By Ruth Laferla
New York Times
October 20, 2005
OLIVER SCHER, 14, knows exactly what to do when disaster strikes. He recites the drill as crisply as if he were reading from the Boy Scout manual.
"I'm to call my parents on my cellphone," said Oliver, who is in the ninth grade at the Trevor Day School in Manhattan. Should the cellphone fail, "then I'm to go back to the apartment," he said. "If that's safe, I would hope that my parents show up there. If they don't, for any reason, then I call a relative or friends."
He seems to find some comfort in that plan, as well he might. Just weeks ago Oliver was living with his parents in New Orleans when Hurricane Katrina struck. Forced to seek refuge in a downtown hotel, the Schers soon found themselves temporarily trapped by floodwaters without electricity or cellphone service. Eventually the family managed to rent a car, drive to Florida, book a flight to New York City and resettle on the Upper West Side of Manhattan.
It would be a stretch to say that the experience has left Oliver in constant fear. But the hurricane, coupled with a run of bleak news about other natural disasters, fears of an avian flu pandemic and a subway scare in New York, have certainly left him with a lingering unease.
"Lately there have been tons of disasters, and that's just kind of freaking me out a little bit," Oliver said. "It's not that I worry all the time, but I have mixed emotions. Sometimes I feel in the back of my head that everything in the world is sort of going downhill."
Many of his peers express the same anxieties these days. Still young enough to feel helpless at the prospect of a serious emergency but old enough to understand the stakes, they carry a nagging concern that calamity could shatter their lives at any time.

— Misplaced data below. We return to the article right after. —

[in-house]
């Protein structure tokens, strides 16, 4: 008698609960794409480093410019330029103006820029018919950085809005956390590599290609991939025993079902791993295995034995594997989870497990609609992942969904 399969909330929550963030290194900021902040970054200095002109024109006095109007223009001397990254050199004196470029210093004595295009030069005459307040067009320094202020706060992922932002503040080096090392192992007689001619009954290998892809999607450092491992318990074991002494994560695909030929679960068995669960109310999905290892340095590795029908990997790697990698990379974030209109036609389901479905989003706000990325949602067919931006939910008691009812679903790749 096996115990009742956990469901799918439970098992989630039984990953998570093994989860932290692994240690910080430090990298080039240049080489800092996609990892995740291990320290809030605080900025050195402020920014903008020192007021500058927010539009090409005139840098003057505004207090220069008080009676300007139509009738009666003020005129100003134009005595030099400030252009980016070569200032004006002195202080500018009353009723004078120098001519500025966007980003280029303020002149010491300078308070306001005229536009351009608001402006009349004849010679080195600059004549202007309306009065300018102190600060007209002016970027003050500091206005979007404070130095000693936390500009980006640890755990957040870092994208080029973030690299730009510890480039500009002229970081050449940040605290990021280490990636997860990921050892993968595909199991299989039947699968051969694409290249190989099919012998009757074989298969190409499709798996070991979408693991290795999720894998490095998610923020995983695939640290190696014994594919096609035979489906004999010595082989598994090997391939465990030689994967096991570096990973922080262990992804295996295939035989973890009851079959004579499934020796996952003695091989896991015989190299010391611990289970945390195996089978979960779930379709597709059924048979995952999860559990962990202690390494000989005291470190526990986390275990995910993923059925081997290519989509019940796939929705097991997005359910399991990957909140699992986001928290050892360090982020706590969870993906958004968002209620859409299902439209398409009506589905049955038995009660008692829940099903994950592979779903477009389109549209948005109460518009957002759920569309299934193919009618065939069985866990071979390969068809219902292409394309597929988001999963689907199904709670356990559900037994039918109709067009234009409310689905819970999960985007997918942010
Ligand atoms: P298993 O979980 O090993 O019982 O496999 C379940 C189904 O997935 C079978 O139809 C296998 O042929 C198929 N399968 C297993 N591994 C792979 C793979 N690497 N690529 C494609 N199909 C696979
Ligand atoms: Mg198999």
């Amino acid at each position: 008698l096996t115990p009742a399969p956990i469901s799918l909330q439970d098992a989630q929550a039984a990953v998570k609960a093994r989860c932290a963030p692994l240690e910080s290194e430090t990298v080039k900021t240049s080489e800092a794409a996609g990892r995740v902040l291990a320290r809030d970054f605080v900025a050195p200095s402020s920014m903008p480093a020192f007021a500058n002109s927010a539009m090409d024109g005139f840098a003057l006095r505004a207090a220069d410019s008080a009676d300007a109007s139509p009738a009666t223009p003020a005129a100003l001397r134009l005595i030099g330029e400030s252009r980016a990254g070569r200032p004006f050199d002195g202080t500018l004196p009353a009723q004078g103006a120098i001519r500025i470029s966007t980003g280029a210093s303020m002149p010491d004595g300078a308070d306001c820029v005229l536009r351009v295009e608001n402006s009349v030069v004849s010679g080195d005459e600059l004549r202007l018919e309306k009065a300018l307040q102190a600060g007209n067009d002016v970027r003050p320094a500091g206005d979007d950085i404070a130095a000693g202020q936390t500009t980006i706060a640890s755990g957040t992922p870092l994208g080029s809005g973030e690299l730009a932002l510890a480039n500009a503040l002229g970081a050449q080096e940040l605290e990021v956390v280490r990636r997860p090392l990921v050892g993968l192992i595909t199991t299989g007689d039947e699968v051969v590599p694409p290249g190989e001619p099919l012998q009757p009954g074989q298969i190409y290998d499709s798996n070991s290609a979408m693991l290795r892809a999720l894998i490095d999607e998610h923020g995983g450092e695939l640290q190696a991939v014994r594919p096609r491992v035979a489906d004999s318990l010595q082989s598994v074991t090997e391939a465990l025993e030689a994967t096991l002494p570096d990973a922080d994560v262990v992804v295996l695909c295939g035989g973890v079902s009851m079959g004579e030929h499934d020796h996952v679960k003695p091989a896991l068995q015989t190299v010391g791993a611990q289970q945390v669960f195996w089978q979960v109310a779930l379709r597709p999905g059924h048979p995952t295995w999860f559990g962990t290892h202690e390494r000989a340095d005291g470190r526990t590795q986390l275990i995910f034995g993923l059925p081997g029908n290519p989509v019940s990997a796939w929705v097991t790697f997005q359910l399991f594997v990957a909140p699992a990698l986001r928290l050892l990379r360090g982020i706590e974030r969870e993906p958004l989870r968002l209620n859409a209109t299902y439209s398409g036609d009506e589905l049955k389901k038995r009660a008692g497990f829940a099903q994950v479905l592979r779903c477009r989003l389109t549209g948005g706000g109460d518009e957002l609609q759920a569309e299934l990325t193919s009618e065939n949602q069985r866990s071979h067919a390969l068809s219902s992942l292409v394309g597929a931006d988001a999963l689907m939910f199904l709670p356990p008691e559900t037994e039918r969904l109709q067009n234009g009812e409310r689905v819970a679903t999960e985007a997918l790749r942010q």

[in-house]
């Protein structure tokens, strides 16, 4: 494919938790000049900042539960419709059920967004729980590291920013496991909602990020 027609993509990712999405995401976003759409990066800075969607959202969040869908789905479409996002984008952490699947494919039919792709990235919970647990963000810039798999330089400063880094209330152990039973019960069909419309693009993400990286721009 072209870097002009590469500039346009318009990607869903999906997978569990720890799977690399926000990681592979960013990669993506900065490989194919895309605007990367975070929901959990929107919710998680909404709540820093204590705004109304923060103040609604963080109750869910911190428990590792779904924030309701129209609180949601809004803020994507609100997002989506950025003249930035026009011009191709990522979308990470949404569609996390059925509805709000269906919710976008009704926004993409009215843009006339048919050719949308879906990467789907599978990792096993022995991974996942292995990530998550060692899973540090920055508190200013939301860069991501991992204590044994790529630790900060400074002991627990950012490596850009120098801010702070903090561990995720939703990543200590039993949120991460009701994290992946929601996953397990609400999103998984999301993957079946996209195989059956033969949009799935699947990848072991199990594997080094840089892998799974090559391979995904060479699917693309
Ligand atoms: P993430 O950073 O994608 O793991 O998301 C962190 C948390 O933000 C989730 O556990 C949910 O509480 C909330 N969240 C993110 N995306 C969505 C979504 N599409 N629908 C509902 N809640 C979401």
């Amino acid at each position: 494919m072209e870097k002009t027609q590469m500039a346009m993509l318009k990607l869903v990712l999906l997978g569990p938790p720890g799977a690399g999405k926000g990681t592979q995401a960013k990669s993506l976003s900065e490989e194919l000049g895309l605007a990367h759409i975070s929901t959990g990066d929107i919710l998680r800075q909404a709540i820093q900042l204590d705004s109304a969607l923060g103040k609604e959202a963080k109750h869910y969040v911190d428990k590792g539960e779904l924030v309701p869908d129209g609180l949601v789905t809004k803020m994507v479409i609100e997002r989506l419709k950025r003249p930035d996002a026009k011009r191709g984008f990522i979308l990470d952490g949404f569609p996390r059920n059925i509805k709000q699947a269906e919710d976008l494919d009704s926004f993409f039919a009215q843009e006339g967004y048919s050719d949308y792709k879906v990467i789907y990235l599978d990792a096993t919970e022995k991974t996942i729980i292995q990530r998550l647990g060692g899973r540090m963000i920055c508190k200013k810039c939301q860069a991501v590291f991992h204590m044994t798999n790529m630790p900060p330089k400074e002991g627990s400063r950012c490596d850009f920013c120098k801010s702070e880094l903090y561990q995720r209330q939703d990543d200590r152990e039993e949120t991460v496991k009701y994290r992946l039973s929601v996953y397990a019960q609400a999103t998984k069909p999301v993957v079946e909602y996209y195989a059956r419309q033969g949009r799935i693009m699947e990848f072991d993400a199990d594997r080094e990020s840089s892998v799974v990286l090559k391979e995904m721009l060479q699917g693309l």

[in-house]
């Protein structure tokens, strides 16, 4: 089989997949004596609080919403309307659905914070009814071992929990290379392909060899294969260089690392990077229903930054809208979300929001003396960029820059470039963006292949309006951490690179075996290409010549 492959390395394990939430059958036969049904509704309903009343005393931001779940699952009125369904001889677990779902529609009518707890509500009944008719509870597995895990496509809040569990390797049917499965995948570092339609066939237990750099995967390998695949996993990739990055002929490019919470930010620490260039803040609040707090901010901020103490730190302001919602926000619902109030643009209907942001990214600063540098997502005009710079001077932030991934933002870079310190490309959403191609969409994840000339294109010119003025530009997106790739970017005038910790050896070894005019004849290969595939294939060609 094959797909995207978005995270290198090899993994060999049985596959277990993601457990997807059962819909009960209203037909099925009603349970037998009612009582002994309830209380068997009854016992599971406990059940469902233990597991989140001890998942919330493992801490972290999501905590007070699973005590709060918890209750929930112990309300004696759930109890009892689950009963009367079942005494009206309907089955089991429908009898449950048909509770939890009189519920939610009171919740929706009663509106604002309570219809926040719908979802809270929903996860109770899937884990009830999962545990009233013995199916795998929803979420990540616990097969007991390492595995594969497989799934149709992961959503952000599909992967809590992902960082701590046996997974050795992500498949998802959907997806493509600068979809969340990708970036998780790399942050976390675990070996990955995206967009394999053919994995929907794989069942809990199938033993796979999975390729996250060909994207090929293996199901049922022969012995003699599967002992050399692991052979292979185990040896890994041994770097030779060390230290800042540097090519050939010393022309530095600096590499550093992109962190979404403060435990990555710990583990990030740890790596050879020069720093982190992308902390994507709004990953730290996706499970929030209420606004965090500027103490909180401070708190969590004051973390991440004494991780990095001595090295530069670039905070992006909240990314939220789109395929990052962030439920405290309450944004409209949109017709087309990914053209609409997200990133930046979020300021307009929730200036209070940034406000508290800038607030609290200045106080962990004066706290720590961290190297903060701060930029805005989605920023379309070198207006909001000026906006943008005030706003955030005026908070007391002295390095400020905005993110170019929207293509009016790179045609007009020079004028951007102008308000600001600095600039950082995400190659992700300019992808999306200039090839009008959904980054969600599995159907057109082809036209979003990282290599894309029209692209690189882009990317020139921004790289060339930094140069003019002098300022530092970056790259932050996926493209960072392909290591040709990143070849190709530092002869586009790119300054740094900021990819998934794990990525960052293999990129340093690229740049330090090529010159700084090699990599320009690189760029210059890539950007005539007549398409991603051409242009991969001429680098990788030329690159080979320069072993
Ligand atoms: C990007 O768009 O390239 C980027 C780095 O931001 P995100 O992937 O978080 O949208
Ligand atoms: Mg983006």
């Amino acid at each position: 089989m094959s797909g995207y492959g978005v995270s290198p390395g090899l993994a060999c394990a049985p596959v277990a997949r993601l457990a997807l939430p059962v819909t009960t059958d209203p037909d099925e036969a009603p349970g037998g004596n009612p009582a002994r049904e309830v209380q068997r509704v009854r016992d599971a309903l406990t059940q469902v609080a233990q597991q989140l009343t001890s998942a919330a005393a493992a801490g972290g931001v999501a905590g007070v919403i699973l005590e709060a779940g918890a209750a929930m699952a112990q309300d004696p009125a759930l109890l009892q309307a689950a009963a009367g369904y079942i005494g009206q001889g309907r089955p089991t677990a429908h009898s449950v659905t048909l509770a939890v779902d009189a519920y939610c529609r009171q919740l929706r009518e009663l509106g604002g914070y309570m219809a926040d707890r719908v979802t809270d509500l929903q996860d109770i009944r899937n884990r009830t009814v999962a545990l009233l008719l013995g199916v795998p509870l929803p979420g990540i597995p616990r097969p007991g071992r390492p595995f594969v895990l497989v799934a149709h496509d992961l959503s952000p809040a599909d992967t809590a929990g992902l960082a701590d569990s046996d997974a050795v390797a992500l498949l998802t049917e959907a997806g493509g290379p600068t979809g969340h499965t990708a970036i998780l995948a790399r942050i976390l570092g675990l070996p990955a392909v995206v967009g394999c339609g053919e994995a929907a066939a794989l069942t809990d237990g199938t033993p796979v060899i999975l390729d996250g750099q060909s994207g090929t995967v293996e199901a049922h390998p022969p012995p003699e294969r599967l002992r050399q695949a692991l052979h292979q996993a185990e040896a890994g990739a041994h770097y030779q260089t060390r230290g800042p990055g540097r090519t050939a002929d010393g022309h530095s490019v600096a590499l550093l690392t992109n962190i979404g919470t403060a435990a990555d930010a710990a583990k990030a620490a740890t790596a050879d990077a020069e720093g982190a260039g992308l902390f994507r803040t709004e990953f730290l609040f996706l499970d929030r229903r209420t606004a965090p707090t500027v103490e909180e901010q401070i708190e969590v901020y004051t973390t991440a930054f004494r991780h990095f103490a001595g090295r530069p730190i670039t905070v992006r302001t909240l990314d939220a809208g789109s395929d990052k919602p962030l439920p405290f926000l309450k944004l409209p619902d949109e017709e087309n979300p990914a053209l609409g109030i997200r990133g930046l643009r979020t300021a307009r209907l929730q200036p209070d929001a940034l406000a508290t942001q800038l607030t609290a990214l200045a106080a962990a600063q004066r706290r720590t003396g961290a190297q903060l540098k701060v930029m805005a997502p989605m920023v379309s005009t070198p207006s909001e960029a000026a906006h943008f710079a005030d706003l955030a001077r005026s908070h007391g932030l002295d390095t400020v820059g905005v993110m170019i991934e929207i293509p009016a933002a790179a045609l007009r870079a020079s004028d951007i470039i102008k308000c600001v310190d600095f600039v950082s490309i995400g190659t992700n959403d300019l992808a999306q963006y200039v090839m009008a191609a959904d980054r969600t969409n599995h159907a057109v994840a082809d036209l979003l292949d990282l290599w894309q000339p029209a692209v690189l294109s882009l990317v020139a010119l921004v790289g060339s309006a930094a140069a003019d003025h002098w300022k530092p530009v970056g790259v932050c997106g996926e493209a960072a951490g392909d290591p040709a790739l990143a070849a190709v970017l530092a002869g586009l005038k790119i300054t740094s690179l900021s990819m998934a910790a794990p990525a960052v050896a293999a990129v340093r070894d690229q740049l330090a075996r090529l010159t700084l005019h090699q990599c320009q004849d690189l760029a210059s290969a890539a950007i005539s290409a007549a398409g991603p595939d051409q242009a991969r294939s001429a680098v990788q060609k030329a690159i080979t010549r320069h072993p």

Such fears were seldom heard a half-dozen years ago, people who counsel teenagers say. "It used to be that kids talked about bullies," said Flora Colao, a clinical social worker in New York who treats troubled teenagers. "Now they're saying: 'What if something terrible happens? What if I can't get home? What if my family can't get home?' " They frequently paint fantasies of a terrorist attack, Ms. Colao said, asking, " 'What if they fly a plane into my building?' "
Only the most troubled adolescent voiced such worries a few years ago, she said. "Now that number has jumped to 25 or 30 percent."
Teenagers' fears seem to be escalating partly because they are becoming more attentive to news reports, according to groups that study adolescent behavior. In a recent online survey of 13- to 18-year-olds by Teenage Research Unlimited, 82 percent said they had seen coverage of Katrina on television, and close to 63 percent said they discussed the tragedy with family or friends.
The closer to home the disaster, the more emotional is their response, said Rob Callender, the trends director for the company. "They may have been shocked and horrified by the tsunami, but they were probably more concerned about the hurricanes, because this was a tragedy within the United States with an obvious human face to it."
These teenagers are worrying about their security precisely in a phase of life in which, at least according to conventional wisdom, they should be carefree and beginning to spread their wings. "People of my age are really just starting to branch out from their parents," said Eli Mailey, 18, a part-time construction worker in East Berlin, Pa. "We feel invincible and want to show our independence. Something going wrong is usually not the first thing on our minds."
Memories of the terrorist attacks of Sept. 11 still rattle some teenagers, and few need to have fallen in harm's way themselves to feel anxious. Katharine Schub, 17, said it was the subway bombings in London last summer, combined with the devastation of Hurricanes Katrina and Rita, that jolted her out of her complacency.